If you only had a brain


Farah Mendlesohn called my attention to this bit of fuckwittery from The Guardian, in which their art critic Jonathan Jones opines that the late Terry Pratchett wrote “trash” while the equally late Günter Grass was a “true titan of the novel,” so why is everyone more sad about the passing of Sir Terry? The dumbness of this point–let’s […]

What ELSE do you do?: five questions for Deborah Taylor

Deborah Taylor is third from the left in this 2014 photo of the "Cincy Gang." Photo by Alison Dougherty Berkowitz

This series of interviews debuted last spring with five questions for author T.A. Barron; now I’m following it up with five more for one of my favorite librarians, Deborah Taylor, coordinator of school and student services for the Enoch Pratt Free Library in Baltimore. Deb and I have been friends for more than thirty years since […]

Editorial: Read Before You Write


A member of the child_lit listserv recently posted a query which anyone who works with children’s books will find familiar: “A former student contacted me to ask if I could give her information about how to get started in writing and publishing children’s books.” Even given this little information, the good members of the listserv […]

My weekend reviews


Friday night–When Robert C. O’Brien’s 1975 YA Z for Zachariah made it onto the silver screen forty years later, you’d think its post-apocalyptic setting and sturdy heroine would have been enough to give it currency but NO: the famous two-hander is now a lurve triangle, and–spoiler alert–the attempted rape, so controversial in its time, is glossed over […]

Friday roundup


In a week when everybody is supposed to be away at the beach, the Horn Book has been cranking out stuff for you to read. Beach reading, it’s maybe not, but nevertheless useful and even entertaining, we hope. —Lolly’s Classroom is talking about STEM books and inexpensive sources for classroom libraries. –over on Out of the […]

Review of Bomb: The Race to Build—and Steal—the World’s Most Dangerous Weapon

Bomb by Steve Sheinkin

Bomb: The Race to Build — and Steal — the World’s Most Dangerous Weapon by Steve Sheinkin (Flash Point/Roaring Brook) While comprehensive in his synthesis of the political, historical, and scientific aspects of the creation of the first nuclear weapon, Sheinkin focuses his account with an extremely alluring angle: the spies. The book opens in […]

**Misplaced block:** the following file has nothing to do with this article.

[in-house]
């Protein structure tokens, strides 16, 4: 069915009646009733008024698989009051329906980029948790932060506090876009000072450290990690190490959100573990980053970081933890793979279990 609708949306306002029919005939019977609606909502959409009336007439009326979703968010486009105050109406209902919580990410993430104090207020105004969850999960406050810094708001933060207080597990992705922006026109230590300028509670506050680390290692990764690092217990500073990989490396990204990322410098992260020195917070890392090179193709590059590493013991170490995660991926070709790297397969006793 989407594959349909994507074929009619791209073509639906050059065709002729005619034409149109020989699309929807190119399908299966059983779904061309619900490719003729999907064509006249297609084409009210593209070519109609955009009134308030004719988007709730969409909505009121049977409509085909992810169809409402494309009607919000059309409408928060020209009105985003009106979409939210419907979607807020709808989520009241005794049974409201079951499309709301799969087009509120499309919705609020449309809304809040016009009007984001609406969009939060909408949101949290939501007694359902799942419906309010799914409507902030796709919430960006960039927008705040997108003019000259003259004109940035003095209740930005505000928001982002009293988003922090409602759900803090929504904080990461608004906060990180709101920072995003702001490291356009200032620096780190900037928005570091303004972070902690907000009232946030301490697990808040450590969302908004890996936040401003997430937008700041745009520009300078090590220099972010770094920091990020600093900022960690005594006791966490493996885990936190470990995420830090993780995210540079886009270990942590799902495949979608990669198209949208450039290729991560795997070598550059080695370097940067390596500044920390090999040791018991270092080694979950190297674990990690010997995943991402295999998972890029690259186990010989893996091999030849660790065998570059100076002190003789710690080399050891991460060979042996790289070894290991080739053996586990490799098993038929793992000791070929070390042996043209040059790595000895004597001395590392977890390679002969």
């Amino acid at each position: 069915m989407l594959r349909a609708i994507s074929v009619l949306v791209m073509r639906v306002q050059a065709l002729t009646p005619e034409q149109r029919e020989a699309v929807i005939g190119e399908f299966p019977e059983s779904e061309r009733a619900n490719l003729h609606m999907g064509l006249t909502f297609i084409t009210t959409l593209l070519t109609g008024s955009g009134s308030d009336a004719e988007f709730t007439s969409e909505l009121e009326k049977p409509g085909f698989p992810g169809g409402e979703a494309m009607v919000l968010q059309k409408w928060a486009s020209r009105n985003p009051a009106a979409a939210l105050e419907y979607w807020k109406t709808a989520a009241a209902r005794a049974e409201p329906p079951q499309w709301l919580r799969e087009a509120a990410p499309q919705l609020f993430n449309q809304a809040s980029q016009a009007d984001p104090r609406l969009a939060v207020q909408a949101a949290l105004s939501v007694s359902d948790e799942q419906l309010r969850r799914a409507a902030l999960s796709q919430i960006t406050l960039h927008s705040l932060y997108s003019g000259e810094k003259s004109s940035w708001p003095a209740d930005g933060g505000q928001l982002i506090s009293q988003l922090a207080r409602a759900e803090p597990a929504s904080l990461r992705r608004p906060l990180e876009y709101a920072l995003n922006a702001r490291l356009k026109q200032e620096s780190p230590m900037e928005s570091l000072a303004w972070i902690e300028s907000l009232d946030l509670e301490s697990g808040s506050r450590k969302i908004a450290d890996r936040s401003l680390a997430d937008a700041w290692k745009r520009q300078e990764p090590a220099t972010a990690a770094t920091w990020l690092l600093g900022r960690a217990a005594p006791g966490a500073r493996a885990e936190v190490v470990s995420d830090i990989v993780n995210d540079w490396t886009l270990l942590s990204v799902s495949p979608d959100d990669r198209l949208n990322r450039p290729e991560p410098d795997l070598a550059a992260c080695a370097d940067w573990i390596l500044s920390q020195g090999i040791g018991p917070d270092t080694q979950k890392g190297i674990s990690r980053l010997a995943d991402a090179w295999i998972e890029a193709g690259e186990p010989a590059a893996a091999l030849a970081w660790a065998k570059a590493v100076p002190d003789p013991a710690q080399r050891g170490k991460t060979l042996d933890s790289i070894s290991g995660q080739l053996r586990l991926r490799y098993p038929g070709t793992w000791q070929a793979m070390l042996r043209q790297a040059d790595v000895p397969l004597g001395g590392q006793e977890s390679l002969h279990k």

Review of The Port Chicago 50: Disaster, Mutiny, and the 
Fight for Civil Rights

Port Chicago

The Port Chicago 50: Disaster, Mutiny, and the 
Fight for Civil Rights by Steve Sheinkin Middle School    Roaring Brook    190 pp. 1/14    978-1-59643-796-8    $19.99    g e-book ed.  978-1-59643-983-2    $9.99 Sheinkin follows Bomb (rev. 11/12) with an account of another aspect of the Second World War, stemming from an incident that seems small in scope but […]

From the Editor—August 2015

What Makes a Good...?

When I was walking around the ALA exhibits in San Francisco earlier this summer, I kept running into publishers eager to show me their “narrative nonfiction.” I knew this was a concept (see Elizabeth Partridge’s article “Narrative Nonfiction: Kicking Ass at Last” and more on narrative nonfiction from The Horn Book) but apparently it had […]

God forbid?


He doesn’t really, but some incoming Duke University students are objecting to the pre-freshman year assignment of Fun Home, Alison Bechdel’s graphic novel memoir of growing up gay (and the basis for the wonderful musical of the same name). If I were God–or Duke chancellor–I would immediately revoke these kids’ admission, given the evidence that they […]

Oh look, another newsletter


Look for The Horn Book’s new quarterly newsletter, WHAT MAKES A GOOD…? debuting on August 26th with “What Makes Good Narrative Nonfiction?” The issue features Five Questions for Steve Sheinkin, an essay about how to select NNF by the Junior Library Guild’s Deborah Brittain Ford, and brief reviews of our choices for the best narrative nonfiction published for kids […]